C. The Feasibility Requirement

The third requirement — feasibility — is a little bit harder to define. To be feasible, the plan must satisfy the chapter 7 liquidation requirement and the fairness requirement, and in addition must pay back certain special creditors 100% of what they are owed. Since this definition is a bit vague, an example will help to illustrate what’s going on:

Suppose you owe $35,000 in what is called priority tax debt. That type of debt is not only nondischargeable, according to the statute it must be paid in full over the 60-month plan. Suppose further that we determine that you’ve got $500 a month in disposable monthly income to devote to the plan payments, so we propose a plan with monthly payments of $500. Will that work? No. Why not?

Even ignoring trustee fees and all the other creditors, these numbers mean that you will repay $30,000 (= $500 per month × 60 months) on the $35,000 tax debt. Since the plan will not pay the entire priority tax debt in full, it is infeasible because you have insufficient income to fund a plan that satisfies the statutory requirement.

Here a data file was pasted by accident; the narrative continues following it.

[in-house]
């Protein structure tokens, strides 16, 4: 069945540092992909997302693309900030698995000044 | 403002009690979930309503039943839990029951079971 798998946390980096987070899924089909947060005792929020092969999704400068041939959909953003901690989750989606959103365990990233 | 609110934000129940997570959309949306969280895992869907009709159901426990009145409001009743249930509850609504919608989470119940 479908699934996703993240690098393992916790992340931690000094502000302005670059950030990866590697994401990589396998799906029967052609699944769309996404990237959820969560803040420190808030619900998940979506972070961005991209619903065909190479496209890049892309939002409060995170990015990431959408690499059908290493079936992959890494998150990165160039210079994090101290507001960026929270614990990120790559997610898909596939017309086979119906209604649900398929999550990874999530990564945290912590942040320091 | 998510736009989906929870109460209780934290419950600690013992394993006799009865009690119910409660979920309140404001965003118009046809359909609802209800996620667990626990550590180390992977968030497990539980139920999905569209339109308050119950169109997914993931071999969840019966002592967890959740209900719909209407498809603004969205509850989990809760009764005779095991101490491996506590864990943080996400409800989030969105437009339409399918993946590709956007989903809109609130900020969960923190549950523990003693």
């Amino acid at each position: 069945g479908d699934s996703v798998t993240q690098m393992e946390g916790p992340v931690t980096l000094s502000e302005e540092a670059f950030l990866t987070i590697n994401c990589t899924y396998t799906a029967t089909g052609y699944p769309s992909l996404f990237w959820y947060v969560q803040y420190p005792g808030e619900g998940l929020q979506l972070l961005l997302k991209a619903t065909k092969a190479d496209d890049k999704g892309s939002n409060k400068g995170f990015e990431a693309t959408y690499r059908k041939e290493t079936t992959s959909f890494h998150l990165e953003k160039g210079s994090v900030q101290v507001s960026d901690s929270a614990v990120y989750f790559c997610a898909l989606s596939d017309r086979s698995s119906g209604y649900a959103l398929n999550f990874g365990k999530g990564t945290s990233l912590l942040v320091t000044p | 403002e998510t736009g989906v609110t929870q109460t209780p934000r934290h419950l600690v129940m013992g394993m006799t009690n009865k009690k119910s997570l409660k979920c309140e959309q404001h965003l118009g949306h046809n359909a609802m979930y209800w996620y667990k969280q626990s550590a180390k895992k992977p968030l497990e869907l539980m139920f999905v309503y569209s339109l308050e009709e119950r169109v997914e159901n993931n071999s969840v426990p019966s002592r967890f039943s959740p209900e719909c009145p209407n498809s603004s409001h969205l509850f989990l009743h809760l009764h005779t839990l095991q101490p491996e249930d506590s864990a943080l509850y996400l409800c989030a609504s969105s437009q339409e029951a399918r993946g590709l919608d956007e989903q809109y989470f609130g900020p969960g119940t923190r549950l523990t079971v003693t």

3. Calculating The Plan Payment

Based on the three key requirements we calculate plan payments by first:

  1. Determining the dollar value of the nonexempt assets,
  2. Determining the disposable monthly income,
  3. Determining the amounts that must be paid on priority debts and secured debt arrearages, and
  4. Trustee fees.

Using the results we determine how much must be paid over the life of the plan, and divide by the number of months the pan must last. My goal is always to minimize the amount my client must pay within the limits of the law.

For more information on Chapter 13 Bankruptcy In California, an initial consultation is your best next step. Get the information and legal answers you are seeking by calling (562) 777-9159 today.

Attorney Nicholas Gebelt